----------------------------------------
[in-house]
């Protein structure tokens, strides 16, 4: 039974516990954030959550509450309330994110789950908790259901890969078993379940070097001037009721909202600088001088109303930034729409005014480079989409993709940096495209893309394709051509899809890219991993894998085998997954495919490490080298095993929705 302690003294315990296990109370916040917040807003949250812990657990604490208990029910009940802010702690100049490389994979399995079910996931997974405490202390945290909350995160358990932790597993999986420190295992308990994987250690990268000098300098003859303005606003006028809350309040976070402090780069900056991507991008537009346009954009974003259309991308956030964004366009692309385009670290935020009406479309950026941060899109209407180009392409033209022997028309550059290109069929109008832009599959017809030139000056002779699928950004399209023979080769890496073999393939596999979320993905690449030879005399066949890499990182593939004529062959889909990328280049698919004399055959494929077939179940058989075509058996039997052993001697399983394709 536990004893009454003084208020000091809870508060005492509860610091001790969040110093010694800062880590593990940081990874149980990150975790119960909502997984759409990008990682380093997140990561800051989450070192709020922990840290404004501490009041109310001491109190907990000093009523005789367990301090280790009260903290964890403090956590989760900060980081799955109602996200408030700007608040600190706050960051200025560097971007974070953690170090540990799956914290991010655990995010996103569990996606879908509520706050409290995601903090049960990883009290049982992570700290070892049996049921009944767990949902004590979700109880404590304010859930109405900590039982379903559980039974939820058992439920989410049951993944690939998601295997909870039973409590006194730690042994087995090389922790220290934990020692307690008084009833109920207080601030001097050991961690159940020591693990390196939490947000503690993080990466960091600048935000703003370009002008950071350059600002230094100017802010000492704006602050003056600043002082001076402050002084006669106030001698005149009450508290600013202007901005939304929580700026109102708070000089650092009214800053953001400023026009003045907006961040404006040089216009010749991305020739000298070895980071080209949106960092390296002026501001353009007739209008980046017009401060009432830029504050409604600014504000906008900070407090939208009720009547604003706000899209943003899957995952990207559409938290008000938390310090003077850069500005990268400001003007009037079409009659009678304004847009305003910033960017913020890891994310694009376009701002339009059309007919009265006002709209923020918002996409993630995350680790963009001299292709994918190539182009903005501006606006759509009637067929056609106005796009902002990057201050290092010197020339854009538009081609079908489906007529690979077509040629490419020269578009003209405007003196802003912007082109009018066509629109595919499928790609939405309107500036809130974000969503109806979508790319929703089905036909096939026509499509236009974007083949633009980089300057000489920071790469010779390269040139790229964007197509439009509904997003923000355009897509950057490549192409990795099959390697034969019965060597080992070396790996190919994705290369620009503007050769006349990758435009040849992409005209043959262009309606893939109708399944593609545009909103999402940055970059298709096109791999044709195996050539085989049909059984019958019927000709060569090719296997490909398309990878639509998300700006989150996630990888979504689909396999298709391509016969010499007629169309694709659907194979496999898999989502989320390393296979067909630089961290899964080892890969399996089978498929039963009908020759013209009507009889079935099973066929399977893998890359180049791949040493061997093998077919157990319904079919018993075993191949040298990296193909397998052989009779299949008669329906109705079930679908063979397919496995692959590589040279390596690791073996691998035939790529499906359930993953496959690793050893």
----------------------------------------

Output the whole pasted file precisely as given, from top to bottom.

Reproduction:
[in-house]
């Protein structure tokens, strides 16, 4: 039974516990954030959550509450309330994110789950908790259901890969078993379940070097001037009721909202600088001088109303930034729409005014480079989409993709940096495209893309394709051509899809890219991993894998085998997954495919490490080298095993929705 302690003294315990296990109370916040917040807003949250812990657990604490208990029910009940802010702690100049490389994979399995079910996931997974405490202390945290909350995160358990932790597993999986420190295992308990994987250690990268000098300098003859303005606003006028809350309040976070402090780069900056991507991008537009346009954009974003259309991308956030964004366009692309385009670290935020009406479309950026941060899109209407180009392409033209022997028309550059290109069929109008832009599959017809030139000056002779699928950004399209023979080769890496073999393939596999979320993905690449030879005399066949890499990182593939004529062959889909990328280049698919004399055959494929077939179940058989075509058996039997052993001697399983394709 536990004893009454003084208020000091809870508060005492509860610091001790969040110093010694800062880590593990940081990874149980990150975790119960909502997984759409990008990682380093997140990561800051989450070192709020922990840290404004501490009041109310001491109190907990000093009523005789367990301090280790009260903290964890403090956590989760900060980081799955109602996200408030700007608040600190706050960051200025560097971007974070953690170090540990799956914290991010655990995010996103569990996606879908509520706050409290995601903090049960990883009290049982992570700290070892049996049921009944767990949902004590979700109880404590304010859930109405900590039982379903559980039974939820058992439920989410049951993944690939998601295997909870039973409590006194730690042994087995090389922790220290934990020692307690008084009833109920207080601030001097050991961690159940020591693990390196939490947000503690993080990466960091600048935000703003370009002008950071350059600002230094100017802010000492704006602050003056600043002082001076402050002084006669106030001698005149009450508290600013202007901005939304929580700026109102708070000089650092009214800053953001400023026009003045907006961040404006040089216009010749991305020739000298070895980071080209949106960092390296002026501001353009007739209008980046017009401060009432830029504050409604600014504000906008900070407090939208009720009547604003706000899209943003899957995952990207559409938290008000938390310090003077850069500005990268400001003007009037079409009659009678304004847009305003910033960017913020890891994310694009376009701002339009059309007919009265006002709209923020918002996409993630995350680790963009001299292709994918190539182009903005501006606006759509009637067929056609106005796009902002990057201050290092010197020339854009538009081609079908489906007529690979077509040629490419020269578009003209405007003196802003912007082109009018066509629109595919499928790609939405309107500036809130974000969503109806979508790319929703089905036909096939026509499509236009974007083949633009980089300057000489920071790469010779390269040139790229964007197509439009509904997003923000355009897509950057490549192409990795099959390697034969019965060597080992070396790996190919994705290369620009503007050769006349990758435009040849992409005209043959262009309606893939109708399944593609545009909103999402940055970059298709096109791999044709195996050539085989049909059984019958019927000709060569090719296997490909398309990878639509998300700006989150996630990888979504689909396999298709391509016969010499007629169309694709659907194979496999898999989502989320390393296979067909630089961290899964080892890969399996089978498929039963009908020759013209009507009889079935099973066929399977893998890359180049791949040493061997093998077919157990319904079919018993075993191949040298990296193909397998052989009779299949008669329906109705079930679908063979397919496995692959590589040279390596690791073996691998035939790529499906359930993953496959690793050893």